Last week’s column left off with the reorganization of the beach patrol in 1981, at which time it began to be funded by the hotel tax revenues that were funneled through the Park Board of Trustees and the management was moved to the sheriff’s office.

From 1983 to 2007, Vic Maceo ran the Galveston Island Beach Patrol. During these years, we initiated a formal lifeguard academy that eventually included 1,000 hours of initial training, adopted United States Lifesaving Association minimum standards, formalized a chain of command system, initiated surf condition flags, began running staggered shifts and created a unique dispatch and stats system that was specific to lifeguard operations.

Many of these changes were initiated first in Galveston and are now used throughout the United States.

In 2007, Maceo retired, passing the torch to me. Shortly after that, the Galveston Island Beach Patrol fell solely under the management of the Park Board of Trustees.

Today, the Galveston Island Beach Patrol is an elite certified Advanced Agency by the USLA, which protects more than 7 million beach visitors annually and is the official lifeguard service for the city of Galveston.

It’s recognized as one the most professional and proactive lifeguard agencies in the United States. We cover 33 miles of beach, staff 32 towers, respond to over 70 miles of waterfront emergencies and are on call 24/7/365. We are a certified first-responder organization that is an “advanced” level agency with the USLA. We’ve grown with the increase in tourism, expanded beaches and use and growth from our primary funding source of hotel tax dollars.

We now have a very large Junior Lifeguard Program, an in-house police department, several volunteer force multiplier programs including “Wave Watchers” and the Jesse Tree Survivor Support Network, and we do enormous amounts of water safety educational outreach each year. Last year, we provided more than 30,000 school children with water safety training talks. At full strength, we have 14 full-time employees and 125 seasonal positions.

The revenue we use to support our service has varied through the years. In 1981, we operated off 1 penny of the hotel tax revenues. In 1993, to address the first large beach nourishment project on the seawall, the park board and city proactively secured 1.5 hotel occupancy tax pennies before the season started, so we could meet the increased demand. In 2005, our budget was reduced by 33 pennies to help fund the Galveston Island Convention Center, resulting in the need to supplement our budget from the beach parks (until 2018, we operated off of 75 percent hotel tax revenues and 25 percent beach-user fees).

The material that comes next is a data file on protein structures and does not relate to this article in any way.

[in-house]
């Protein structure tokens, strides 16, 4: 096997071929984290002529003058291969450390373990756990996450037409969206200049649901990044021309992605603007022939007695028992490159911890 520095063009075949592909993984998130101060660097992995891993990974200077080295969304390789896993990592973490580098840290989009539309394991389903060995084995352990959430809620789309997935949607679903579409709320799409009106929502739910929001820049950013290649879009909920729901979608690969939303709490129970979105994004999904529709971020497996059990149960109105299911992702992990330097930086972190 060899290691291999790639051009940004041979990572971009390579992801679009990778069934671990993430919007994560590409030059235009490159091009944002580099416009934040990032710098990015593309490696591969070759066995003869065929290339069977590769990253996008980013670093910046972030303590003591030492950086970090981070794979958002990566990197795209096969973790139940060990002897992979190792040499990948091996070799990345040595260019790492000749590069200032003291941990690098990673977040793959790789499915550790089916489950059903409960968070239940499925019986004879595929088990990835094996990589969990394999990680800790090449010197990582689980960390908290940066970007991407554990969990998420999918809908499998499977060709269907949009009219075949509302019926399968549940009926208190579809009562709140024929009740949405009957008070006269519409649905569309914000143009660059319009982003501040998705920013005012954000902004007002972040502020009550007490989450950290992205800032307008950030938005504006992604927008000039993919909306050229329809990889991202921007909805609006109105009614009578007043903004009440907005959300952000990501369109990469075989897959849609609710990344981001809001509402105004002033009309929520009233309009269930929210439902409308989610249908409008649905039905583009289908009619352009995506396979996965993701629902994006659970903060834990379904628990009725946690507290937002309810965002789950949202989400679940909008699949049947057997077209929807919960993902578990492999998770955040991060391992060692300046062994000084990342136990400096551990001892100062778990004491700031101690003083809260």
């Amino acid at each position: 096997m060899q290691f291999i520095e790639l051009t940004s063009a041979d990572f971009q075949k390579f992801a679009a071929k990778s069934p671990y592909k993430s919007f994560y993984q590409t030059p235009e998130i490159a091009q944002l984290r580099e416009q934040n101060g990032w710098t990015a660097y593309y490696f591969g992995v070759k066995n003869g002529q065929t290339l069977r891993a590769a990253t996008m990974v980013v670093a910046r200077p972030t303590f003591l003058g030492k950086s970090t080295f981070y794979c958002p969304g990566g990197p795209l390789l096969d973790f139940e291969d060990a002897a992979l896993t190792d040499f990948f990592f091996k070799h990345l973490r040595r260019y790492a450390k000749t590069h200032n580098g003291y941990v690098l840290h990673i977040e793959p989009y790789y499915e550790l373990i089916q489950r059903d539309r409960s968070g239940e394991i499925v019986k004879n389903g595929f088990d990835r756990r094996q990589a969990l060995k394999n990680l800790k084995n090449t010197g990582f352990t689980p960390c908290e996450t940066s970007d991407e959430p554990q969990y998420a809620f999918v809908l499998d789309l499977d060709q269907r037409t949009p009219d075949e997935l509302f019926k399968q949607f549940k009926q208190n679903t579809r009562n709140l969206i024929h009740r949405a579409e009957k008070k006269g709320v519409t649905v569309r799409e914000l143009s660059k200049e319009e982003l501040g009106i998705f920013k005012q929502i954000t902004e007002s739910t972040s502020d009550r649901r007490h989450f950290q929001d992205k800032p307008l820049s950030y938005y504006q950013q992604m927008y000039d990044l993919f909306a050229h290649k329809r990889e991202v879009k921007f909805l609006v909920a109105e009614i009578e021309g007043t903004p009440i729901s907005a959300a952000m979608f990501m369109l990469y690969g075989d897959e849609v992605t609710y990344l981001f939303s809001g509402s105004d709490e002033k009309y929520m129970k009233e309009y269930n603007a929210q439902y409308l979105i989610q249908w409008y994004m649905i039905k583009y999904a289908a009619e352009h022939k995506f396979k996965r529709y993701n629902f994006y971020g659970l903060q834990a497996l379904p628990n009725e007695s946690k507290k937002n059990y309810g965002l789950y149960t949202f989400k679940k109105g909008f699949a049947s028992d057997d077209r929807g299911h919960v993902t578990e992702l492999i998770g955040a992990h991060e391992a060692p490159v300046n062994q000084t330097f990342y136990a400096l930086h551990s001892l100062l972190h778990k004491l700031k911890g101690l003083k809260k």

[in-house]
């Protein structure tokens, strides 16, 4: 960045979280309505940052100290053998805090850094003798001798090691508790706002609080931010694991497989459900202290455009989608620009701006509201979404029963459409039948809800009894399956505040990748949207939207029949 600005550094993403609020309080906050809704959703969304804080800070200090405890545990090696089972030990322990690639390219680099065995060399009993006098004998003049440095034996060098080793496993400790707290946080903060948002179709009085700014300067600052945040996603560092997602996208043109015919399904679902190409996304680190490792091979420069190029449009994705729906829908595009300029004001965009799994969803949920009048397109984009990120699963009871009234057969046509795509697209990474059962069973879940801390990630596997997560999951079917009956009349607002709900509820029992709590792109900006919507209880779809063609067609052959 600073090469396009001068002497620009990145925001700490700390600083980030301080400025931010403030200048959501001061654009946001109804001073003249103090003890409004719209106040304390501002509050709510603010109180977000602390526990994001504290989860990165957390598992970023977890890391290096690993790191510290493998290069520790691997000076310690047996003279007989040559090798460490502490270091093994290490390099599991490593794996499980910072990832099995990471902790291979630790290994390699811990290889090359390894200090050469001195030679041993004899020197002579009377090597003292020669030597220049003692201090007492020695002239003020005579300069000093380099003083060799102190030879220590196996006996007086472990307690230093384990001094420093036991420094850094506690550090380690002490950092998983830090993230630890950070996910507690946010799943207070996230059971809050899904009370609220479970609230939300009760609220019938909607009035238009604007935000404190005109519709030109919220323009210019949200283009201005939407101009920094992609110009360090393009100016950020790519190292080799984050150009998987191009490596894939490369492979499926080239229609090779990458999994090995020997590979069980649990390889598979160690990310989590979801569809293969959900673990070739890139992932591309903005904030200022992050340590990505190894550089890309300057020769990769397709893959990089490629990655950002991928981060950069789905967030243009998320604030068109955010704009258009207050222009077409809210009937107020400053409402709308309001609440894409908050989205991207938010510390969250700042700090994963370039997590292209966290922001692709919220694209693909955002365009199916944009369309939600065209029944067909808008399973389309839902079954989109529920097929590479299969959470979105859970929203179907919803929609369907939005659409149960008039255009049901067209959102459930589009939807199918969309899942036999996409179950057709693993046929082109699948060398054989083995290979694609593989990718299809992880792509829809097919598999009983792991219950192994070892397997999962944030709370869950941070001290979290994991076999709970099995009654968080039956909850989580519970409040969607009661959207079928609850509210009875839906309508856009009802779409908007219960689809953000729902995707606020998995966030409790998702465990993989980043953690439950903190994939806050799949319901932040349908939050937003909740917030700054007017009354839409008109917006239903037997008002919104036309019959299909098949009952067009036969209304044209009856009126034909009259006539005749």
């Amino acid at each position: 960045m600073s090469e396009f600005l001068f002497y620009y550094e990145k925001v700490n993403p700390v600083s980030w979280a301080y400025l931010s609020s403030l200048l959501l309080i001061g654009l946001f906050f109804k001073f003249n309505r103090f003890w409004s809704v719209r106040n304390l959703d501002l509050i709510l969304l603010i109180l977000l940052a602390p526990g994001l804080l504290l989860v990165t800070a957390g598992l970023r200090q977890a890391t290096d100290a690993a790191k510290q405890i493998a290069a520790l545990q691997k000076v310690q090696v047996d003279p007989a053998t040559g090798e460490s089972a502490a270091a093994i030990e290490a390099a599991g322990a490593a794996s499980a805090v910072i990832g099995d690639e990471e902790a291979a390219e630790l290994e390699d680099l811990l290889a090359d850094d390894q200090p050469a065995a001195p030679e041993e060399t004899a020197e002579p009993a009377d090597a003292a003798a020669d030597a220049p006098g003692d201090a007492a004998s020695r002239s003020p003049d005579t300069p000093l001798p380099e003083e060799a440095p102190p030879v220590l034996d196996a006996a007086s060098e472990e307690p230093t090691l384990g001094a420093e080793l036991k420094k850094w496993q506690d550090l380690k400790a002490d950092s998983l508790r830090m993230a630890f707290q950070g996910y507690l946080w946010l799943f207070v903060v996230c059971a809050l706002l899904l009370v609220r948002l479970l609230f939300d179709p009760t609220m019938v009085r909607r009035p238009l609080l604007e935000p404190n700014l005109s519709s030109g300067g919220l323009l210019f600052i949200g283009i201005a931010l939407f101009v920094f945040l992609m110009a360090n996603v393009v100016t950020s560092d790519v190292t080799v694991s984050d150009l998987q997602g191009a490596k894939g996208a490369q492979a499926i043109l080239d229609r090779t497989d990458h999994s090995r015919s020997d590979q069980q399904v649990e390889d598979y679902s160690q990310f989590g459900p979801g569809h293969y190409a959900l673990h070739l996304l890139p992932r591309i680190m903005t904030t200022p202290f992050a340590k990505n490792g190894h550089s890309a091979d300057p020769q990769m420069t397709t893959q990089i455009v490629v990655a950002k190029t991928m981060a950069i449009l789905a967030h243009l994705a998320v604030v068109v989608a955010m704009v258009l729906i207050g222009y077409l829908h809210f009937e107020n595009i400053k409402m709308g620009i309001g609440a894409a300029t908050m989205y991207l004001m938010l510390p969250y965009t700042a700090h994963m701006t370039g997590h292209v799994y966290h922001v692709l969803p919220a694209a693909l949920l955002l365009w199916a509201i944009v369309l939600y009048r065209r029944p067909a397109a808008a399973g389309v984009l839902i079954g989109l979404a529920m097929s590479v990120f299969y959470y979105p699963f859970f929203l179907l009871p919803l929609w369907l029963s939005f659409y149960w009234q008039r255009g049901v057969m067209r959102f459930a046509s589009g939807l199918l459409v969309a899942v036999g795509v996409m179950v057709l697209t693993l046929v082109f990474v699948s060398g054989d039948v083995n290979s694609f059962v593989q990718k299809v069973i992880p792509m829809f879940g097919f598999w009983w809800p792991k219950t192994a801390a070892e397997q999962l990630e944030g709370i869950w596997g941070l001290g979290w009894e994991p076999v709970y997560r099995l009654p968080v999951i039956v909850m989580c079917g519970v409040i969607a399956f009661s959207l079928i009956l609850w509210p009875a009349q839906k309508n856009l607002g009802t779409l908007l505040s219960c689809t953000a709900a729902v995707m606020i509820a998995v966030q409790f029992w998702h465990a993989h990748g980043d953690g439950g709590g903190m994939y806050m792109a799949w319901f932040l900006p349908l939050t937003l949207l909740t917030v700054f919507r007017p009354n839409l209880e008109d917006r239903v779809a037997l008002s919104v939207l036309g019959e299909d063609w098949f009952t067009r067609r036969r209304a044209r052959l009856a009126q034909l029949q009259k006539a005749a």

Currently, we operate off 1.1667 pennies (.5 cents of city hotel tax and .67 state reimbursement). In 2018, we lost the ability to receive moneys from beach park transfers, so lifeguard operations are funded exclusively from hotel tax dollars, which caused us to take a major hit with COVID-19- related reductions in hotel moneys.

Peter Davis is chief of the Galveston Island Beach Patrol. The views in this column are Davis’ and do not necessarily represent those of the Beach Patrol, Galveston Park Board of Trustees or any other entity.

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(6) comments

Bailey Jones

IMHO, the Beach Patrol (and all the other beach-related activities) should be paid for by fees levied on beachgoers. The obvious places to levy this fee are parking and concessions. When you have a service, like the Beach Patrol, funded by an unrelated activity (hotels) it's inevitable that you end up in the situation we are in now, where hotel use is down, but beach use is up.

Doug McLean

Bailey Jones I understand your comment, but HOT tax generated by visitors coming to the island are the people who use our beaches.

Bailey Jones

There is a lot of overlap there, Doug, but in the age of COVID, many more beach users are day trippers.

Mary Branum

Texas has open beaches to all which means you can’t be charged to go to the beach. All information can be found on the State website. HOT contributes so much in Galveston that residents do not have to be liable for through property taxes. Researching state statues can produce a wealth of information.

Bailey Jones

You can be charged for amenities like parking and concessions, though.

Mary Branum

There are a myriad of operational expenses in addition to lifeguards.

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